The Mentorship Gap: A Response


In the May 2014 issue of Climbing, we published The Mentorship Gap. The article explored the issue of climbing's increased popularity and its impact on outdoor conditions and access. It prompted a range of responses. Evening Sends blogger Andrew Bisharat posited that climbing gyms aren't the problem, assholes are. Climbing Business Journal found the article insulting to gym climbers. Others agreed with it whole-heartedly. Author Chris Noble took the time to further the discussion.

First I’d like to thank everyone for their response to my article The Mentorship Gap in the May issue of Climbing. Judging from the comments received, most people agree that the large numbers of new climbers entering the sport are having increasing affects in terms of safety, environmental impact, and user experience.

There’s far less agreement on why this is so, and what to do about it, which is to be expected with a topic as broad and complex as this. Critics of the piece brought up a number of valid points, the primary one being— that gyms and gym climbers are not to blame—an opinion with which I whole-heartedly agree.

Saying that gyms are the cause of the problems facing climbing today would be akin to saying that, because sex can lead to overpopulation, sex is bad. I want to go on record by saying that I personally frequent climbing gyms and have sex as much as possible. In fact, I encourage everyone to indulge liberally in both activities, and spend far less time ranting and raving about what an article in Climbing did or did not say.

Since apparently I wasn’t clear enough—the point of the article is that there is an education gap in modern climbing that needs to be addressed. This is not my opinion and my opinion only; it is also the opinion of the Access Fund which has stated repeatedly that they see the rising number of new climbers to be the biggest threat facing American climbing access today. That’s why they went to the trouble of hosting a summit conference on the subject which is the basis for the information in the article. It is also the opinion of the American Alpine Club, which launched an education initiative aimed at new climbers at their Annual Meeting in Denver last February. It is also the opinion of all the land managers and climbers (both pro and recreational) I spoke with when preparing the article. And it’s the opinion of Climbing magazine who commissioned me to write the piece in the first place.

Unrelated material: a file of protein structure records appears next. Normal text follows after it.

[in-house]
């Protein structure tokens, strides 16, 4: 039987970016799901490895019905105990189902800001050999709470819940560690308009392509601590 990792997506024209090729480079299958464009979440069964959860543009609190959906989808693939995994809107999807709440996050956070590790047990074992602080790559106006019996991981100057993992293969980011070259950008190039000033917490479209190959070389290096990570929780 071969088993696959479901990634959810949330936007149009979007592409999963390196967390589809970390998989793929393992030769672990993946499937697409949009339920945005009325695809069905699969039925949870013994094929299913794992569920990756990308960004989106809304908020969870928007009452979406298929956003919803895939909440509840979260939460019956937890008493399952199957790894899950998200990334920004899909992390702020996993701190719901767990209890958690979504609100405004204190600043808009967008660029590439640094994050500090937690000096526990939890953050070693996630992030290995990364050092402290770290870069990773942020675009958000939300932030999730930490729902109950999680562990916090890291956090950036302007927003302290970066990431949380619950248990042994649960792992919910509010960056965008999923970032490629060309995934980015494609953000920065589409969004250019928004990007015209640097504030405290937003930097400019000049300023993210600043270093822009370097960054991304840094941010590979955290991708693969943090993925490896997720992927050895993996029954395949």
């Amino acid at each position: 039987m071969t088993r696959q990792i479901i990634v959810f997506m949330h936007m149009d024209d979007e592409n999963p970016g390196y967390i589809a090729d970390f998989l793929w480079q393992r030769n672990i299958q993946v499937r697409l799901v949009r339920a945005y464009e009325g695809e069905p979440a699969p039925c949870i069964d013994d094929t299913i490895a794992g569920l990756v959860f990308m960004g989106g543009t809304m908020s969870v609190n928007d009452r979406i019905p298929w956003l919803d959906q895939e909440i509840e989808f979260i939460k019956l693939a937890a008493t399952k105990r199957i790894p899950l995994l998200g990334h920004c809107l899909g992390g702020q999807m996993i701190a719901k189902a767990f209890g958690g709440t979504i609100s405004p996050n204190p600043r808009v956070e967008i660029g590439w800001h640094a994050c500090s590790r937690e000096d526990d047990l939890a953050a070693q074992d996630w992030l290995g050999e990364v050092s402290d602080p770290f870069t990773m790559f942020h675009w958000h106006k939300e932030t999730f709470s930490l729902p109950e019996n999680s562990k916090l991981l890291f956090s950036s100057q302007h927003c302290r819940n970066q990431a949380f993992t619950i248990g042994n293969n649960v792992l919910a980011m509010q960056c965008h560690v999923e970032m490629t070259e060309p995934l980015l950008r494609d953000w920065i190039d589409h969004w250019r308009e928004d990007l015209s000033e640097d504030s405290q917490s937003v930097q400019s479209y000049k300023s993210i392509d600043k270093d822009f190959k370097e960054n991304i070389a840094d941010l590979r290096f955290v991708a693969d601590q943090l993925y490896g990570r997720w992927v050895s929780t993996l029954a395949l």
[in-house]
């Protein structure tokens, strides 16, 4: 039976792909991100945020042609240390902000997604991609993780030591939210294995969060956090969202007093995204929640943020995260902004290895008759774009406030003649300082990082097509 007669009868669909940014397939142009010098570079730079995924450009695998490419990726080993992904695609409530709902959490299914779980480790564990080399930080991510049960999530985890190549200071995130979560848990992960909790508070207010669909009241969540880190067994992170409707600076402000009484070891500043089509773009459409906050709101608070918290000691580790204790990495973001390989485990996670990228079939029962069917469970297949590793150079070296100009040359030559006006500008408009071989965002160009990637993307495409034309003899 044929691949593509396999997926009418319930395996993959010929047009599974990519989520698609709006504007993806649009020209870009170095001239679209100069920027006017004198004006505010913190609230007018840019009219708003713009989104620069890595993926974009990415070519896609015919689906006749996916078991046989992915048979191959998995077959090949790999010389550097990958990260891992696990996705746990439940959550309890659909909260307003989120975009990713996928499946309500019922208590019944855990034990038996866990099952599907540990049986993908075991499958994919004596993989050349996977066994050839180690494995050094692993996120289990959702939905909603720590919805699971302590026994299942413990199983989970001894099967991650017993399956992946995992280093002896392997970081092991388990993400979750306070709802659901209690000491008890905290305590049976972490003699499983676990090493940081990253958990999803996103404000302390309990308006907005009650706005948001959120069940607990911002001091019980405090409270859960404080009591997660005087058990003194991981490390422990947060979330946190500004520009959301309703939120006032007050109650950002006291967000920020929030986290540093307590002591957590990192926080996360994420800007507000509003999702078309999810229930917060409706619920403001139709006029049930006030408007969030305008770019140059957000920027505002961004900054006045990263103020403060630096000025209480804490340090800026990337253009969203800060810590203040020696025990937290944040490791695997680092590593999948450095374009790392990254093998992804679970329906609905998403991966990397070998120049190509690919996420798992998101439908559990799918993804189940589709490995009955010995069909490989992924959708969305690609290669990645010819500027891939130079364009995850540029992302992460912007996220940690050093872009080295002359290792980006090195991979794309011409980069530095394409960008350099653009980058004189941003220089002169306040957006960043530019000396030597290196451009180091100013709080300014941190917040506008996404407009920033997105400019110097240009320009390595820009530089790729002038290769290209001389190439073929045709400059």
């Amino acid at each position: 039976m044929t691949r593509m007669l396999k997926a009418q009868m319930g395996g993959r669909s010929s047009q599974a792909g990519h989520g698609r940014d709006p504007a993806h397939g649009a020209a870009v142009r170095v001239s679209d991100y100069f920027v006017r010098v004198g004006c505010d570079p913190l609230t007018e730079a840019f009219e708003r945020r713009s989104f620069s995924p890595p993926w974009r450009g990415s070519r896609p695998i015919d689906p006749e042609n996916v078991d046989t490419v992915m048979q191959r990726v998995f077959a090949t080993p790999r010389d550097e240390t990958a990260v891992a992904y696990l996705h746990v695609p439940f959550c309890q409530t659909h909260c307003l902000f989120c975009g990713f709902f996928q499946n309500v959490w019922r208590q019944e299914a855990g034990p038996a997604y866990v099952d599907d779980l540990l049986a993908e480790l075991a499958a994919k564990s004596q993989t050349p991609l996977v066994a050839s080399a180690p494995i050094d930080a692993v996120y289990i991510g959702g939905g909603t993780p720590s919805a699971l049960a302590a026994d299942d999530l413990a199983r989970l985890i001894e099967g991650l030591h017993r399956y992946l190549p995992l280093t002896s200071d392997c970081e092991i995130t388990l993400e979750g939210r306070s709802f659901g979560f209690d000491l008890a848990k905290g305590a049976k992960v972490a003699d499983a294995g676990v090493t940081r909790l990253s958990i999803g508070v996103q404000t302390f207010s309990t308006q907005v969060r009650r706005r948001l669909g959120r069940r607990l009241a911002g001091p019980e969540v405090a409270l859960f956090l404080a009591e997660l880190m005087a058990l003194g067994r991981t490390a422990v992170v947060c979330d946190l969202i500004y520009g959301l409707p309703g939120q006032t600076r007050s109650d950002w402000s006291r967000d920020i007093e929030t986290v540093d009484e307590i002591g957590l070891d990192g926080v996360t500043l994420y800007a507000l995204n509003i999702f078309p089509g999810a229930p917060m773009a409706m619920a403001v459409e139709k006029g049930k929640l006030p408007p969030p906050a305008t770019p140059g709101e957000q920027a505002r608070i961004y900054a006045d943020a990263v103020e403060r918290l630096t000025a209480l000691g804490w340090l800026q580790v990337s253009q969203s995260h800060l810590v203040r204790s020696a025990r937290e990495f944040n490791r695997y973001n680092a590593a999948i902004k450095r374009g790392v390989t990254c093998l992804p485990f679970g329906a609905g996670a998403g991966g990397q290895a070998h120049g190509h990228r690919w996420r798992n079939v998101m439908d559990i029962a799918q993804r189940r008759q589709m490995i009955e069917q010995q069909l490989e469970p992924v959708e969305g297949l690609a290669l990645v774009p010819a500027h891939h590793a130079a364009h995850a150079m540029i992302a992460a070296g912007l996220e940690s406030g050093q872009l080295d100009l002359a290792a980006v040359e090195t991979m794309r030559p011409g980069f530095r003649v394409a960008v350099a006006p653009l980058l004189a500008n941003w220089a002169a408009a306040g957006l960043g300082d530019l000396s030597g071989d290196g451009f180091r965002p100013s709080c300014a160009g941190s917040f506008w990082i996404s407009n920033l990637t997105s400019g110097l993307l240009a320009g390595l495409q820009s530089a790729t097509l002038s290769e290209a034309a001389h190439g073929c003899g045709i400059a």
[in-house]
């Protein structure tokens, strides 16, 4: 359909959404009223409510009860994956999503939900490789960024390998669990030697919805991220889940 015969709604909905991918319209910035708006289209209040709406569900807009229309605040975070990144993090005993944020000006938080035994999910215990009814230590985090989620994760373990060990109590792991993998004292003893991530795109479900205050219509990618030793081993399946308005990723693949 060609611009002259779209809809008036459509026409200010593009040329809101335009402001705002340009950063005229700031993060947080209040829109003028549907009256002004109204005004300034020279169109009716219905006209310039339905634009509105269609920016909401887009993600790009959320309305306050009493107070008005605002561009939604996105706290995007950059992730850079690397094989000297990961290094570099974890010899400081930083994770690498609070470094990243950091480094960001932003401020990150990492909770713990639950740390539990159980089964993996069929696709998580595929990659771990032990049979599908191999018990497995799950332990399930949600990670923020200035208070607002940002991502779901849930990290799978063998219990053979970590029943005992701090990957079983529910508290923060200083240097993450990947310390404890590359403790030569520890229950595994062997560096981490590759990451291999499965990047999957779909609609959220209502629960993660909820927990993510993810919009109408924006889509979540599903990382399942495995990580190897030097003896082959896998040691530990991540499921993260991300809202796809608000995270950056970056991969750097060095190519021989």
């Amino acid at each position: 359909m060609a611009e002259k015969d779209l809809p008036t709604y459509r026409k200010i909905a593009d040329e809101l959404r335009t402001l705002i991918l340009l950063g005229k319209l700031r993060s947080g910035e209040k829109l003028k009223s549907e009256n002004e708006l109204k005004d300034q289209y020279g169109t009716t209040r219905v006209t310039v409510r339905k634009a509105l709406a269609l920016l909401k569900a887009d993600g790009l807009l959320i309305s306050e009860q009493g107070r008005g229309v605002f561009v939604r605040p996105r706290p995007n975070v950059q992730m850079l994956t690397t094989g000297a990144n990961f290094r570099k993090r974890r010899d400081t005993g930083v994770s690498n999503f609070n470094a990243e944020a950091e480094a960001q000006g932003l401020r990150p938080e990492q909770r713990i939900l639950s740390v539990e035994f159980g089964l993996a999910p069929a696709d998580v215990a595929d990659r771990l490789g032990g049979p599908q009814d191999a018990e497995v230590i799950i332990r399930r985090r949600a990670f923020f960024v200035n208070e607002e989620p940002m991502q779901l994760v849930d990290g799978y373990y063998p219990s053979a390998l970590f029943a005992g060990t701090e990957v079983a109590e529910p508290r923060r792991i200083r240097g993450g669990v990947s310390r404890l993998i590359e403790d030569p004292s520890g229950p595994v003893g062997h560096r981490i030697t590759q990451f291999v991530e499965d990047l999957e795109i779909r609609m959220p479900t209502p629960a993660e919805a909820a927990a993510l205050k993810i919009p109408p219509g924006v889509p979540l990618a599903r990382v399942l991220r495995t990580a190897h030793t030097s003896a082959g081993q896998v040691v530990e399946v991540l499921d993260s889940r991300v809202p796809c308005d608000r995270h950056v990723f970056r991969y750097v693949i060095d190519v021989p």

A magazine article is a remarkably limited form of expression, more like a limerick, than an in-depth exploration of a challenging topic. All that can be hoped is that it provides a starting point—getting people thinking and talking. And in that this article appears to have succeeded. I don’t pretend to be an expert or to have all the answers. That’s up to the climbing community as a whole. What I suggest is that if you read this article and feel strongly about some aspect of it, do something that contributes to solutions, not further argument. Don’t waste your time ranting in a post. Get involved with the Access Fund or the AAC. Join your local climbing organization, or find a way to work with young climbers. Write your favorite brands and tell them you want to see them get involved. Talk with your local gym owners and ask what they are doing to bridge the education gap. What I do know, is that if climbers do not come together to address these issues, then we will see ever more closures, restrictions, permitting, and regulations. And that would really be something to be upset about.

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